3. proportionality: two different effective rainfall intensities, but of equal duration, produce storm runoff hydrographs which at any time the coordinates are in the same proportion to each other.

25

causes of inconsistency in rainfall records at a particular station

- instrument damage
- change of instrument
- change in condition around gauge
- change in location
- change in observational procedure (observer)

26

advantages of estimating rainfall with radards over rainfall gauges

- can provide real-time information
- more detailed than gauge estimates
- more valuable in extreme cases
- provides measurements of temporal variability
- has greater range and can cover a larger area

27

discuss impacts of urbanisation on the hydrological cycle and its effects on estimation of runoff using the curve number method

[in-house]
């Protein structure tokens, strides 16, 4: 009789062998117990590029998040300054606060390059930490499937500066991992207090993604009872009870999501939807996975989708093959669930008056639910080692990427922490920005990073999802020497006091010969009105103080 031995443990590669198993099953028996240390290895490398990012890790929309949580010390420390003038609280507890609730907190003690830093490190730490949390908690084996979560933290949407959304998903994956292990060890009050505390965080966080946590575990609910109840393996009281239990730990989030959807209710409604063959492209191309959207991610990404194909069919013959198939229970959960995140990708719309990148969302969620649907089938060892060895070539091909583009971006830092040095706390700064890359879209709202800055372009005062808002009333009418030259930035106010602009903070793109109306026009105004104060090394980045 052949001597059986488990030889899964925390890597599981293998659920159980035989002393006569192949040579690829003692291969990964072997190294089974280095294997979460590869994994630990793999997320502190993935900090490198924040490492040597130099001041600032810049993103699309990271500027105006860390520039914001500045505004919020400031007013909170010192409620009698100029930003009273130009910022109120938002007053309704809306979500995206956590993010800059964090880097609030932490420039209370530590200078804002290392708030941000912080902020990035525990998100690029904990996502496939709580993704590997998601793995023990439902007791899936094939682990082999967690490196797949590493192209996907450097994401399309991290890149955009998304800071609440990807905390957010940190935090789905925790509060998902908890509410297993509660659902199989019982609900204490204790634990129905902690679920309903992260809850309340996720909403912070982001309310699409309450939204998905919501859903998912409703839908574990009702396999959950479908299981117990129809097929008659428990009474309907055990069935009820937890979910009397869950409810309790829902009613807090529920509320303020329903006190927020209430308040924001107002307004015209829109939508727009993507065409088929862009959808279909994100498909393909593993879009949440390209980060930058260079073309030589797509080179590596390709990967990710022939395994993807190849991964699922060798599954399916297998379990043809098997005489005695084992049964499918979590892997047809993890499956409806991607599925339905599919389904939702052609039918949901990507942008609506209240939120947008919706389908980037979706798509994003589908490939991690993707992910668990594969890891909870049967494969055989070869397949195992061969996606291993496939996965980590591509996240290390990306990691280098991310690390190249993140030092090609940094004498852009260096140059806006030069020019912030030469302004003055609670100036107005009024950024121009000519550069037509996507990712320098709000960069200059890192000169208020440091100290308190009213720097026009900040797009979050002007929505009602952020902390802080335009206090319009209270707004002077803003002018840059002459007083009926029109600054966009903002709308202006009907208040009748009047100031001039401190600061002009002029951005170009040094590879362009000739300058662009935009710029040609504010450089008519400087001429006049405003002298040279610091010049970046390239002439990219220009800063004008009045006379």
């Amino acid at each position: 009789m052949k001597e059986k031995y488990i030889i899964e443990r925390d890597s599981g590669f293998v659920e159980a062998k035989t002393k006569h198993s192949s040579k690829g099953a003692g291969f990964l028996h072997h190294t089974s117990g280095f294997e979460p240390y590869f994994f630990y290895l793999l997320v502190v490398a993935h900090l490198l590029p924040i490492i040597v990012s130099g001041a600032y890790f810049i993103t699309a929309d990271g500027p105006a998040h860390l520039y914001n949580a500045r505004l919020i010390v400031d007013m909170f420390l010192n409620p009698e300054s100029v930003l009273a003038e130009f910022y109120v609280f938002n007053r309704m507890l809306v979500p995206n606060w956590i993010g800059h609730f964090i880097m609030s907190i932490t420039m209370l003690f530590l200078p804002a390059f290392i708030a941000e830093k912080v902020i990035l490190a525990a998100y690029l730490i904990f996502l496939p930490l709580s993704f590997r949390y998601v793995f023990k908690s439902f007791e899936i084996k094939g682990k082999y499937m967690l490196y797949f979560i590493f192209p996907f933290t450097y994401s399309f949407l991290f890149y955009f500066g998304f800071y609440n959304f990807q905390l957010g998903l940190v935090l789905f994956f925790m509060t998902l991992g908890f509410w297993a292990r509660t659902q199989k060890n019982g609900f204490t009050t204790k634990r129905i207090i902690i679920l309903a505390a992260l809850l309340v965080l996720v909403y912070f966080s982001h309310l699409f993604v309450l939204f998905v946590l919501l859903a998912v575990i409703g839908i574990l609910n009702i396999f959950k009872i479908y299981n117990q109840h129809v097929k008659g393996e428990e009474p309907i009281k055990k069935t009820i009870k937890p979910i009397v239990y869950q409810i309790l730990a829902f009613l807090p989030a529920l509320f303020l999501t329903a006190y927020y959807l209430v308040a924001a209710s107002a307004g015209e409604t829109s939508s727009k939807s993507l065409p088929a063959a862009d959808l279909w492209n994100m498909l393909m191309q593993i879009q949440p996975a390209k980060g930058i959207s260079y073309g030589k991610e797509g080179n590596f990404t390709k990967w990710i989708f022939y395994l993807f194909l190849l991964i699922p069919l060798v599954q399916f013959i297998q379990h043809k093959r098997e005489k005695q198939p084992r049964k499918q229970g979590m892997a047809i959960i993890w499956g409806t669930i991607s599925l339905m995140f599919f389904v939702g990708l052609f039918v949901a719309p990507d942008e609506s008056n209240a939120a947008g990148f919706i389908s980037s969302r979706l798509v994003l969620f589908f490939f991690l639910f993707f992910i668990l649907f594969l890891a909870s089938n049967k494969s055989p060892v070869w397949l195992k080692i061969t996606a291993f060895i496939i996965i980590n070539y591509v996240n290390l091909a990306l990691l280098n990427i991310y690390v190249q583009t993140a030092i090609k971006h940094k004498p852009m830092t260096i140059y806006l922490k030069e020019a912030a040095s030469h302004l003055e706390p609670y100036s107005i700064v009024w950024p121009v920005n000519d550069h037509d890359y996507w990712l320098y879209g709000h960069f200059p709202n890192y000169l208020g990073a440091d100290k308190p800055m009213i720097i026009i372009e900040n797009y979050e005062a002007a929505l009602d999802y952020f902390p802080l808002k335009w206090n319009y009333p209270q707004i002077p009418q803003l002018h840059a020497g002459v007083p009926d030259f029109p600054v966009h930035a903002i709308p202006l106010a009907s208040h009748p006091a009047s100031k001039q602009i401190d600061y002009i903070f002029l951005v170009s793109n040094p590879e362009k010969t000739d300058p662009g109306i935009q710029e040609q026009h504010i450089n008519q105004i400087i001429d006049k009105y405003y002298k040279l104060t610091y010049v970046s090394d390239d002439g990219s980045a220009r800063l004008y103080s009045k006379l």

urbanisation decreases the possible infiltration of rainfall into the soil, as the soil percolation decreases; therefore, surface runoff increases. A decrease in infiltration will increase the CN value. urbanisation also decreases the number of plants thus decreasing evapotranspiration

28

explain how you can choose a method for estimating the mean area rainfall

- look at the objective of the analysis, nature of the surroundings, and the time and computing resources available
- if the time period is relatively long (>1 year) the values will be similar between all methods
- isohyetal and hypsometric slightly more accurate, but also more difficult to calculate
- hypsometric curve accounts for orthographic effects on data
- arithmetic method (thessien and two axis) is only suitable if the topography is flat, there is an equal distribution of gauges over the catchment, there is an adequate density of gauging stations, and there is low spatial variablity of the rainfall
- thiessen polygon method can include data from outside the catchment area.